Last week, at my request, my younger brother flew down from Pennsylvania and spent two full days on our John Deere tractor bush-hogging our fields.
That I had to ask my brother, or anyone, to come represents a turning point. Two years ago, already diagnosed, Ralph spent every day for months mowing the same fields to have them pristine for our daughter’s wedding. A year ago, he was still mowing regularly. But he has not driven the tractor since last spring. And over the summer the wheat/weed mixture grew higher than an elephant’s eye.
I asked during our last Emory Brain Center check up if Ralph should quit mowing, and was told mowing was fine. Although he has stopped driving most places out of fear of getting lost, his motor skills are fully operational.
Ralph’s problem was not ability, but motivation. About every two days we discussed the fields. I’d ask him if he was sure he was up to mowing. He’d say yes…yes but he was too tired or had a stomachache or it was too hot out or too chilly so he was planning on starting tomorrow. Then tomorrow would come and we’d have a similar discussion.
This is the pattern that the spouse part of me has had the most difficulty accepting. I was supposed to be the procrastinator in our relationship, at least in non-emotional areas. I was the one who put off unpleasant chores; Ralph was the one whose mantra was BE A CLOSER, who taught his kids by example to follow through and get the job done because he always did. Not anymore; each time a situation comes up, from helping to clear the dinner dishes to mowing the fields, I want to believe him when he agrees so pleasantly to do whatever I’ve asked. And then of course he never does and I become increasingly frustrated, mostly at myself for falling into the habit of depending on him.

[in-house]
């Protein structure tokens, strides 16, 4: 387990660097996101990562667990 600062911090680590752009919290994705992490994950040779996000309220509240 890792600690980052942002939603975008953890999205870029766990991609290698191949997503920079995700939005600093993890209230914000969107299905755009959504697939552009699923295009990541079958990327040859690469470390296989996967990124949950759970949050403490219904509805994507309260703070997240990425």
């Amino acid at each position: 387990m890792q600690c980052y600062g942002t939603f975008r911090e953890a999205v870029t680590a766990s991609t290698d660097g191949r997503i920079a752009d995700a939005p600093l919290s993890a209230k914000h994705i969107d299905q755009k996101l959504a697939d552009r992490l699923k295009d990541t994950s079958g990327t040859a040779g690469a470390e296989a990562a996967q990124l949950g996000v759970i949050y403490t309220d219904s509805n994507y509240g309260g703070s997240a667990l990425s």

As usual, over the last few weeks the reality slowly seeped into my brain that for whatever reason—because he simply forgets or lacks the energy or has unspoken anxiety about his ability to remember how—Ralph was never going to mow those fields.
And the only person I know with tractor skills is my youngest brother who has always shared with Ralph a love of machines—they spent a joyous summer over thirty years ago taking apart three elderly Triumphs to build two refurbished ones. But over the last thirty years the relationship between the two, once extremely close, became increasing problematic. In fact several years back tensions intensified to the point that the two of them got into a physical altercation during a family wedding.
Of course Ralph doesn’t remember the altercation and has only a vague recollection of there ever being any tension. And my brother has been more than happy to patch things up. He has visited several times recently while passing through. I called and asked if I could pay his way down to help. He agreed immediately.
I told Ralph my brother was stopping by on his way to a business meeting in Florida and suggested maybe we could Tom Sawyer him into helping out around the farm. Ralph thought that might be a good idea and was remarkably unsuspicious on the first morning when my brother voiced an interest in mowing. For the next day and a half my brother mowed and Ralph sat on the porch.
For the first few hours, my brother thought Ralph seemed pretty much as he remembered but that has time went on there were increasing signs of Ralph’s memory lapses and his less definable personality change from Get Things Done Man to Ho Hum Whatever Guy—when a tractor hose broke, Ralph’s response was ‘We’ll deal with it tomorrow’ until my brother reminded him that he was leaving tomorrow and needed to mow today. But the two of them hung out together and generally had a lovely time.
“Boy those fields look great. Maybe we could get him to come back and mow a couple of times a year.” That’s Ralph talking not me. Over the last couple of days, he has made this suggestion a lot.
Does Ralph realize the mowing visit was a set up? I don’t know and am not sure I want to ask. We may have found our way into new don’t-ask-don’t-tell territory where we don’t acknowledge but accommodate ourselves to Ralph’s limitations while maintaining his dignity. Or perhaps I am kidding myself about his awareness.